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Old 08-23-2015, 07:40 AM   #15
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We use Pilot/FJ quite a lot. We carry the Good Sam RV discount card, so the price at the big rig pump is usually 7 lower than the cash price. We fuel so much faster than a big truck we can be in and out without holding up a professional driver. That said, the Pilot/FJ price is often higher than other area stations if you can get in and out.
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Old 08-23-2015, 08:52 AM   #16
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I just purchased a 2015 Ram 2500 CTD, my first diesel. I didn't realize the truck islands had high flow nozzles but it makes sense. So is the nozzle diameter the same as at the diesel pumps at the auto pumps or is it the flow rate that is different?

My Ram has thr "no fuel cap" filler, just a folding flap. Will the higher flow nozzles work better with this design without the adapter mentioned previously.

Are the RV islands typically well marked when aproaching?

Are the diesel prices and fuel grades the same as the diesel at the auto islands?

Thanks

Kelvin
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Old 08-23-2015, 11:37 AM   #17
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Originally Posted by KJRitchie View Post
I just purchased a 2015 Ram 2500 CTD, my first diesel. I didn't realize the truck islands had high flow nozzles but it makes sense. So is the nozzle diameter the same as at the diesel pumps at the auto pumps or is it the flow rate that is different?

My Ram has thr "no fuel cap" filler, just a folding flap. Will the higher flow nozzles work better with this design without the adapter mentioned previously.

Are the RV islands typically well marked when aproaching?

Are the diesel prices and fuel grades the same as the diesel at the auto islands?

Thanks

Kelvin
The marking's for RV islands vary. Also, I visually plan an entrance and exit strategy before committing to enter the pump area.

The pumps in the truck islands are larger diameter nozzles and faster flow than those in the other islands. The faster flow is what gives me the most trouble. I deal with the larger diameter, by only partially inserting the nozzle and manually regulate the flow with my hand on the nozzle control.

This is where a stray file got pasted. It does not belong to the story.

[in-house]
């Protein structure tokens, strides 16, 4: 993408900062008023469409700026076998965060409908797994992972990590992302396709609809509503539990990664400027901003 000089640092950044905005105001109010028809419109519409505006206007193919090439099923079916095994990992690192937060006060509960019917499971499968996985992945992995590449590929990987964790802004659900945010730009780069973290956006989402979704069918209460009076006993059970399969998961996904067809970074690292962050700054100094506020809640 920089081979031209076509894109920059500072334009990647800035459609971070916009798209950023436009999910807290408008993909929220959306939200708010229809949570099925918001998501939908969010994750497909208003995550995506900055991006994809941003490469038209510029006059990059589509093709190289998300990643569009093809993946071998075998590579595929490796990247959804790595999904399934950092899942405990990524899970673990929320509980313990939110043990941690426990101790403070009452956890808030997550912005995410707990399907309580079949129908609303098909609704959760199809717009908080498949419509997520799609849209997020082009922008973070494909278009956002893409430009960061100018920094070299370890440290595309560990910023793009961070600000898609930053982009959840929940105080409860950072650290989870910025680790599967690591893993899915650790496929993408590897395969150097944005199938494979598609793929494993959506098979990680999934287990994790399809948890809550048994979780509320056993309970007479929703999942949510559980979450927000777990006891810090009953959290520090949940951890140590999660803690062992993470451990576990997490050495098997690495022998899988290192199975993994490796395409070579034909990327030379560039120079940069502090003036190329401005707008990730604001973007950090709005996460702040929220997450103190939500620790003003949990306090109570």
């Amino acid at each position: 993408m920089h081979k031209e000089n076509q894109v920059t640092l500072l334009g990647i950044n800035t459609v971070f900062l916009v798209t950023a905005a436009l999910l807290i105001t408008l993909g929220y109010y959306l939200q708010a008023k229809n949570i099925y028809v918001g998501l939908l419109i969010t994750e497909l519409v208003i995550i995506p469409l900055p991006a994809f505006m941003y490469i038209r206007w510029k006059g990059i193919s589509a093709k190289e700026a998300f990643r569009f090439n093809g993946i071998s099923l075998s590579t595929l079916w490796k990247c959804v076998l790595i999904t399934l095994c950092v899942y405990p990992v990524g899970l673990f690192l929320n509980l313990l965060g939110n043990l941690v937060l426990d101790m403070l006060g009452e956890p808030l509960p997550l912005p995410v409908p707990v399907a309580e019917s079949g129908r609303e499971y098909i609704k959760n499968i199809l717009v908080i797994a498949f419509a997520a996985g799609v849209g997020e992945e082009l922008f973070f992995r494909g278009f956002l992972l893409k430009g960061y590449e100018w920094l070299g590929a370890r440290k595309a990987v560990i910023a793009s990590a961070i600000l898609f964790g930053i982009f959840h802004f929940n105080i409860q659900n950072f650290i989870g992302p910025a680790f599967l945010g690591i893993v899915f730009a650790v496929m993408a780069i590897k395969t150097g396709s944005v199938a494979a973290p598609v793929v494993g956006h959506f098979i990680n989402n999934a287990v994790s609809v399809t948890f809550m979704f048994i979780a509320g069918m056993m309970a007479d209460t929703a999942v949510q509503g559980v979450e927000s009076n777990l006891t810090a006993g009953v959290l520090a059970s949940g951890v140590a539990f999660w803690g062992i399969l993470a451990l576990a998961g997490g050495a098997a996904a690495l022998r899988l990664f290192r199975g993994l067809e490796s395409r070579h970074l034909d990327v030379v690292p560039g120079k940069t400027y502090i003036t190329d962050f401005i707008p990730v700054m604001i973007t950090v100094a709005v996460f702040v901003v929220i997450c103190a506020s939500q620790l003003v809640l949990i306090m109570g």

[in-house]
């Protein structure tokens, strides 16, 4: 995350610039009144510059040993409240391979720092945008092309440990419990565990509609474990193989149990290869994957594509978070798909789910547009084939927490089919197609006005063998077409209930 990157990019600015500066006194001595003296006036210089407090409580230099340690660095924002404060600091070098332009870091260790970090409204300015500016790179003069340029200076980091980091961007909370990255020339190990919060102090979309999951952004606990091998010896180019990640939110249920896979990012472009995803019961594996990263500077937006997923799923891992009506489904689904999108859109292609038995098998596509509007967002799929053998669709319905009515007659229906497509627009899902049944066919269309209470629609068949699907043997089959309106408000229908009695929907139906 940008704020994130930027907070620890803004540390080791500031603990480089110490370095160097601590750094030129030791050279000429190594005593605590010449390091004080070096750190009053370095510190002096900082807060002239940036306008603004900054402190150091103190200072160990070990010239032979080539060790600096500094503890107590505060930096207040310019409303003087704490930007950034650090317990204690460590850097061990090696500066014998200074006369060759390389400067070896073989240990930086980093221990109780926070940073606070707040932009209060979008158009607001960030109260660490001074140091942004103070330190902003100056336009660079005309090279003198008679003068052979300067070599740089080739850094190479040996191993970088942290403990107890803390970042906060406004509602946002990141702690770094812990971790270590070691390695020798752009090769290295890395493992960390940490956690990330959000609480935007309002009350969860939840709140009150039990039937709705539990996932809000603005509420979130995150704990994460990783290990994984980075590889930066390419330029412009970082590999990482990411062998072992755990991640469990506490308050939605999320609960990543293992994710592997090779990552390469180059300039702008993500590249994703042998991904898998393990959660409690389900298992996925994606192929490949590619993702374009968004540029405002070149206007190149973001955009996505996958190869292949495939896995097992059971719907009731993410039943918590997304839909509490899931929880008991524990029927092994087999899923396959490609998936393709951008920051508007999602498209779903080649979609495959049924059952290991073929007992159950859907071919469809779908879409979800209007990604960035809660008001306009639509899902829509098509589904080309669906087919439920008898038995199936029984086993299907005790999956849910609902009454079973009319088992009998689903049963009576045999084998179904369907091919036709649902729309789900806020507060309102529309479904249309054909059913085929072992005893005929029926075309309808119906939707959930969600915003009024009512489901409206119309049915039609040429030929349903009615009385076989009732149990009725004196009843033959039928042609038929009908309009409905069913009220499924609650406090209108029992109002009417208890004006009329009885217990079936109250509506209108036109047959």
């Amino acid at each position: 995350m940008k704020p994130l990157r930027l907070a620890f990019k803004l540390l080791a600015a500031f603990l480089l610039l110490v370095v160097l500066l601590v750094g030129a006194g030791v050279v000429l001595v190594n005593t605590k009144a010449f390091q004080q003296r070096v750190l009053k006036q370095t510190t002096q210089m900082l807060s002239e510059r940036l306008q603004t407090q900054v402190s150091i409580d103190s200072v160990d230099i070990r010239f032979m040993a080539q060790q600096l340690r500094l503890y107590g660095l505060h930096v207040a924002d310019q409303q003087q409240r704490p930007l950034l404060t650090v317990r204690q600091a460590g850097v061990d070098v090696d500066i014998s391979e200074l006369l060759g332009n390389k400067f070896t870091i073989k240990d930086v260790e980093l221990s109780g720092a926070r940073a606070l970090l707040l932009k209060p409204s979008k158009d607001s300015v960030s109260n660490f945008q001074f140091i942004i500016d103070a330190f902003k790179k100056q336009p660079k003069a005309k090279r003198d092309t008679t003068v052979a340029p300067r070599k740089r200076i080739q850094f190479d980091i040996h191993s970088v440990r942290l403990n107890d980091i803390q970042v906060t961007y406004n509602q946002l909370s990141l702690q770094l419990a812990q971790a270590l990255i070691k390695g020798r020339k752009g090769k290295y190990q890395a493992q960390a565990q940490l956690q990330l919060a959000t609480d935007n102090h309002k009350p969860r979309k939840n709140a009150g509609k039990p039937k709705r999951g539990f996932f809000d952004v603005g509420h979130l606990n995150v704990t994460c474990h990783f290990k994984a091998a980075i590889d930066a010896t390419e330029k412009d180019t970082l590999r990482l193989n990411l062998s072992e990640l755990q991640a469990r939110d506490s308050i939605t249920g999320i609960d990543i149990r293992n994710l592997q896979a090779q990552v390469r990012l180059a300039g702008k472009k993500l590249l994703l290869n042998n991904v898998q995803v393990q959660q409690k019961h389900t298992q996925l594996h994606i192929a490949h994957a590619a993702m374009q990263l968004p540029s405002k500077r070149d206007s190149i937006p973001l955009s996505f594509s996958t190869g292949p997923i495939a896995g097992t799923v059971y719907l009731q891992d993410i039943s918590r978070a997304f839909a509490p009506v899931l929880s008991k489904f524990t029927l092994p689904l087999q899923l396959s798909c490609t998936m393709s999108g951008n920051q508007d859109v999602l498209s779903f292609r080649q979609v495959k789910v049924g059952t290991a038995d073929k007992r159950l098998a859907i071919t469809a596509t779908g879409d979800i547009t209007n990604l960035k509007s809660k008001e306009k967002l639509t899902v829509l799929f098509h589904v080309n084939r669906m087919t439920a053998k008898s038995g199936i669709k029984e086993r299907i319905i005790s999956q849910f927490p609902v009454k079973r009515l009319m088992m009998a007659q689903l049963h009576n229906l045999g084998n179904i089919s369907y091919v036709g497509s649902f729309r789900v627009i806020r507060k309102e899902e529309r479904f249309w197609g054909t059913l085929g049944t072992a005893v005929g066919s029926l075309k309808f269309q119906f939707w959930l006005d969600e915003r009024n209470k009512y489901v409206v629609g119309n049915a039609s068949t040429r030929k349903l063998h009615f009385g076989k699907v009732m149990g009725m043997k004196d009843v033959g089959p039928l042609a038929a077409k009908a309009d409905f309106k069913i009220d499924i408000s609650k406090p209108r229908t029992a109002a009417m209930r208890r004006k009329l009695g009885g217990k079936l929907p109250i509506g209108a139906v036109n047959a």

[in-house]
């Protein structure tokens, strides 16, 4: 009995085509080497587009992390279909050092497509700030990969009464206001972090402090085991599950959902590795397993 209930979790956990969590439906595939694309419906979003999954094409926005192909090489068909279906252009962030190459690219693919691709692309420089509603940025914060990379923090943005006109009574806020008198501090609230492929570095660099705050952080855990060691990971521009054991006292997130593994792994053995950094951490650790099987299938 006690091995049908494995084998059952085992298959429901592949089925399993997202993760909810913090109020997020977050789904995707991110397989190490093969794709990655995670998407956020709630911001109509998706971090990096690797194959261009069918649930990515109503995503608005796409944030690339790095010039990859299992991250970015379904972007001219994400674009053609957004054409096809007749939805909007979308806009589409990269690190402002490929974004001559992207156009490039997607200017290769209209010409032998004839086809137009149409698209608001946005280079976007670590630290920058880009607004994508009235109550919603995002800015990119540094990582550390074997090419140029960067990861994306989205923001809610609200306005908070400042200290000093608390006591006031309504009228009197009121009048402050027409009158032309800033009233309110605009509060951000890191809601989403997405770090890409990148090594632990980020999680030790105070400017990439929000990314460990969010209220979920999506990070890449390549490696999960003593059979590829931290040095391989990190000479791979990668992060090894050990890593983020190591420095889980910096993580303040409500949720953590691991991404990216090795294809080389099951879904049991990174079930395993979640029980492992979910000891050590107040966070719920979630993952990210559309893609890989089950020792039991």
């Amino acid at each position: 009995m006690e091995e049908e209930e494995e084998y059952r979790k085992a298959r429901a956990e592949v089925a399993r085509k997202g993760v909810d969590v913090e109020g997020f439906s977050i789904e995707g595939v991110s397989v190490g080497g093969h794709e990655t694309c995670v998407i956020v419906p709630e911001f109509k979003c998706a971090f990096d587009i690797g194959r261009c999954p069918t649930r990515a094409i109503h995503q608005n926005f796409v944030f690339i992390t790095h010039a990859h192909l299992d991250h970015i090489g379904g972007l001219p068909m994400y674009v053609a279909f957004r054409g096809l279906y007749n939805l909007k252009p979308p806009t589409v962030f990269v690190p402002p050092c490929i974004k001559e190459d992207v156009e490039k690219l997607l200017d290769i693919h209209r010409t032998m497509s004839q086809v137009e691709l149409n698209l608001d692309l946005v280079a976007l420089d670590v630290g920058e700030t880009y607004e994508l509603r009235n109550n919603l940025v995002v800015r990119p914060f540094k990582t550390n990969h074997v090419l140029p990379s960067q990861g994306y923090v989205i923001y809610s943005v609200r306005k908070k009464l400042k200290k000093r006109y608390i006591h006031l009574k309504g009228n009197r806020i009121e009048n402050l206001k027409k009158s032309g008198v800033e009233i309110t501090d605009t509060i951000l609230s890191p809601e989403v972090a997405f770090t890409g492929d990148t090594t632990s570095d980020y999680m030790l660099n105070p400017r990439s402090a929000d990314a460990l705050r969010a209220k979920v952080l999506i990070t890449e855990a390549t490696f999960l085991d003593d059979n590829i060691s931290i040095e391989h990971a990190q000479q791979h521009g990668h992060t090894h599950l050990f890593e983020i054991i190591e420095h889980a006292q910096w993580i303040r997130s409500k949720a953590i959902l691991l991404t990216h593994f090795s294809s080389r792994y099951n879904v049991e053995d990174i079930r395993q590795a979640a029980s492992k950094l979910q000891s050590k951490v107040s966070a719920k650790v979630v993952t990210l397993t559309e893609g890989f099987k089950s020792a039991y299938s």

Ken
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Old 08-23-2015, 11:50 AM   #18
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Nozzle Adapter

I was not aware that such a thing existed. A cursory search produces an adapter kit made for European passenger cars to use on truck islands. I'm guessing that would work. Is that what those of you who mention them are using, or is there something different made for US light trucks?

Ken
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Old 08-23-2015, 12:17 PM   #19
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I use the auto pumps with my 25 Safari. I pick my spot and avoid those with difficult maneuverability.
I have a 2000 Excursion 7.3. I purchased it new and it is in top condition. Yes, there have been non engine and transmission repairs, but the truck has always been as reliable as a new vehicle. Pre 2005 Dodges have a similar reliability record.
I consider all of the newer diesels problematic and if I were purchasing new I would go with a gasser.
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Old 08-23-2015, 12:24 PM   #20
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I use the auto pumps with my 25 Safari. I pick my spot and avoid those with difficult maneuverability.
I have a 2000 Excursion 7.3. I purchased it new and it is in top condition. Yes, there have been non engine and transmission repairs, but the truck has always been as reliable as a new vehicle. Pre 2005 Dodges have a similar reliability record.
I consider all of the newer diesels problematic and if I were purchasing new I would go with a gasser.
I'm not claiming to be a holder of the ultimate truth in the GAS vs DIESEL debate, however I totally agree with your statement in bold. To me, having to put processed and reconstituted urine in a vehicle before it will allow you to drive it, is beyond ridiculous.

(OK, so it's made artificially. To me that is also ridiculous, because we go through a lot of work to break down urine and dispose of it, and then we build another factory to make it artificially. Has anyone tried peeing in their DEF tank?)

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Old 08-23-2015, 01:18 PM   #21
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We prefer Flying J truck stops since they have RV pumps. Pilot which owns Flying J has a phone app that tells you the price and if specific locations have RV pumps. I have used the truck pumps but prefer the low volume RV pumps.
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Old 08-23-2015, 01:33 PM   #22
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We prefer Flying J truck stops since they have RV pumps. Pilot which owns Flying J has a phone app that tells you the price and if specific locations have RV pumps. I have used the truck pumps but prefer the low volume RV pumps.
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Thanks, that's good info. I use my phone for guidance often when traveling (not while driving).

Ken
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Old 08-23-2015, 01:58 PM   #23
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I use the big rig pumps when towing because they are twice as fast and also easier to get in and out of. When not towing I will normally use the regular gas pumps however a number of the stations where I normally drive only have diesel available at the truck pumps so I use them.
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Old 08-23-2015, 02:20 PM   #24
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The issue for me is that the Big 3 truck stops have a sign on their diesel pumps "Up to 20% Bio-Diesel" both in front for SUV/Sedans and the big rigs in back (all sourced from the same tanks).